Last spring Heather O’Neal asked the Ann Arbor Historic District Commission for permission to re-place three rotting windows in her B&B, the Eighth Street Trekkers’ Lodge. The HDC made two site visits—and denied the request.
According to O’Neal, a representative “rapped on the bottom of one sash and proclaimed, ‘These windows can be repaired!'”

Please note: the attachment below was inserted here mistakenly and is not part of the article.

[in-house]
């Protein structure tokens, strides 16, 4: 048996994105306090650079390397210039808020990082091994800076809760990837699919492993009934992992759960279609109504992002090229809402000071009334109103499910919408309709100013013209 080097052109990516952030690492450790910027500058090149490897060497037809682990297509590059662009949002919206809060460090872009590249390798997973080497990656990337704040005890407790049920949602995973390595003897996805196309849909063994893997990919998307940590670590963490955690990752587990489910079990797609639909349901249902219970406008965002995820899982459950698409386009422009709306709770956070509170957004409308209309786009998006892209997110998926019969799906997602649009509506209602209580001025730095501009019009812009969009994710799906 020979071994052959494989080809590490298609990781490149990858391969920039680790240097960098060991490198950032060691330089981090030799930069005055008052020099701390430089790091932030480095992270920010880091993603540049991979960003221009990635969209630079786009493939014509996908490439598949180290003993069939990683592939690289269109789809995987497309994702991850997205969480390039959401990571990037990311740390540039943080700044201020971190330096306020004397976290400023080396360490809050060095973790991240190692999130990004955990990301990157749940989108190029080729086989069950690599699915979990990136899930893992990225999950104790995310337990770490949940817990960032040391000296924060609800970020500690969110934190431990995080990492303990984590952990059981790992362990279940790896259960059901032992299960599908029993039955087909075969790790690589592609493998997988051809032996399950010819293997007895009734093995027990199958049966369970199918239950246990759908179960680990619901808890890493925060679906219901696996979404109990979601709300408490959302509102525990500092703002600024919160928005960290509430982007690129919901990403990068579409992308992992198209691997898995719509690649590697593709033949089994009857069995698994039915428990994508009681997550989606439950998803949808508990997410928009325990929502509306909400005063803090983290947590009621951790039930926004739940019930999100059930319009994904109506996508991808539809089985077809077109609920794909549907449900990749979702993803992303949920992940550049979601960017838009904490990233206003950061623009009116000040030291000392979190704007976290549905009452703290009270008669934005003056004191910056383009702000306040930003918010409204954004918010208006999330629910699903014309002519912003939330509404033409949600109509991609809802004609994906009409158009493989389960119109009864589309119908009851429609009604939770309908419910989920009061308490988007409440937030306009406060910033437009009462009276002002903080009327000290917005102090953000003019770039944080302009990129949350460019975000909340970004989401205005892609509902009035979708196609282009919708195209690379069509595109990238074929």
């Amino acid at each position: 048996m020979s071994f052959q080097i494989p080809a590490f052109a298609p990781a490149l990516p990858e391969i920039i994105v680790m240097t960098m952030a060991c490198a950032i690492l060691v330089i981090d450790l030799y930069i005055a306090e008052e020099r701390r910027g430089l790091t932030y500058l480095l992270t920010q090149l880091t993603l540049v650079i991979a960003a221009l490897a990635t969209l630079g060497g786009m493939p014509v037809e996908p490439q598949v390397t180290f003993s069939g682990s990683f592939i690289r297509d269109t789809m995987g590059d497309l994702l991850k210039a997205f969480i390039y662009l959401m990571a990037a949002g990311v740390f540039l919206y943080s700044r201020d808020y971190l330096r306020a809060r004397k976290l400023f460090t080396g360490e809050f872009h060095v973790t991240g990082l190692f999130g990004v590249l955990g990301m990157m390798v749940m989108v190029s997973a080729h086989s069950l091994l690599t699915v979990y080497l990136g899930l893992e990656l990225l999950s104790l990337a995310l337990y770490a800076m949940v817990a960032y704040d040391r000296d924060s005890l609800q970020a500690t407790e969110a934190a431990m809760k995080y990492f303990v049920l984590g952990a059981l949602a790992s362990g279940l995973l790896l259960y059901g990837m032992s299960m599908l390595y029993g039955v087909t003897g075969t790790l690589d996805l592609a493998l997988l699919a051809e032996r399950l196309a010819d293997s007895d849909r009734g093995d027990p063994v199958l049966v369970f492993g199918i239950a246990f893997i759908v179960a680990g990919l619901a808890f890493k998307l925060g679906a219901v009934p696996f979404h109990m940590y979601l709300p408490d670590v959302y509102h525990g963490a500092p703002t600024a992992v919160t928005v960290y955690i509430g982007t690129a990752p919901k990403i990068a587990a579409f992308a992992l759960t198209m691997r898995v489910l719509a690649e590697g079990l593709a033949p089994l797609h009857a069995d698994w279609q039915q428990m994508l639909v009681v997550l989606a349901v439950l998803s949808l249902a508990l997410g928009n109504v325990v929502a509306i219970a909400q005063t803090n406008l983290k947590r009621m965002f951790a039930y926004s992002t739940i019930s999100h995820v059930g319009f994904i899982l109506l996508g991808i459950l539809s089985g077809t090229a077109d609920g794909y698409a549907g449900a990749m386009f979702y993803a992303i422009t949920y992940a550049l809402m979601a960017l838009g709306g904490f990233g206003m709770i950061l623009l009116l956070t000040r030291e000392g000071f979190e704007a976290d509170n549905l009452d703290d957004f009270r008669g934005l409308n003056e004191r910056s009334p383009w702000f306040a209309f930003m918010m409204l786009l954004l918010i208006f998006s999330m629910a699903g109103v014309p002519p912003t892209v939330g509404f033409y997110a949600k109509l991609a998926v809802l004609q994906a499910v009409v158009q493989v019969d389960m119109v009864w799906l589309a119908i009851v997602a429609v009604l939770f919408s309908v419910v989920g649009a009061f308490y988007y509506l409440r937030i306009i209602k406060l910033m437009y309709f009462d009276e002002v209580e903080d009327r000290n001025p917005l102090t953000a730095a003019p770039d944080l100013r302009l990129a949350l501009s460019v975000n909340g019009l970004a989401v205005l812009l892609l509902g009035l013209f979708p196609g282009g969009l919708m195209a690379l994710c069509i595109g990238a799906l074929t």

It turned out they could—if money were no object. An engineering firm O’Neal hired concluded that repairing the existing window sashes would cost $13,084—compared to $7,708 for installing visually identical modern replacements. The HDC—whose guidelines stress repair of historic features rather than replacement—wouldn’t budge. Backed by her mother and landlord, Karen, O’Neal then appealed to an administrative law judge in Detroit, who upheld the HDC’s decision. Finally they took their case to the Michigan Historic Preservation Review Board—which, to their amazement, voted 7–1 in their favor. City attorney Steve Postema was reviewing the state decision in September, and the city still might appeal. But for now, at least, it appears that O’Neal will be allowed to save $5,376—or what’s left of it after all the engineering and architectural fees. Given all the hassles, she wonders, “Why would anyone want to live in a historic district?”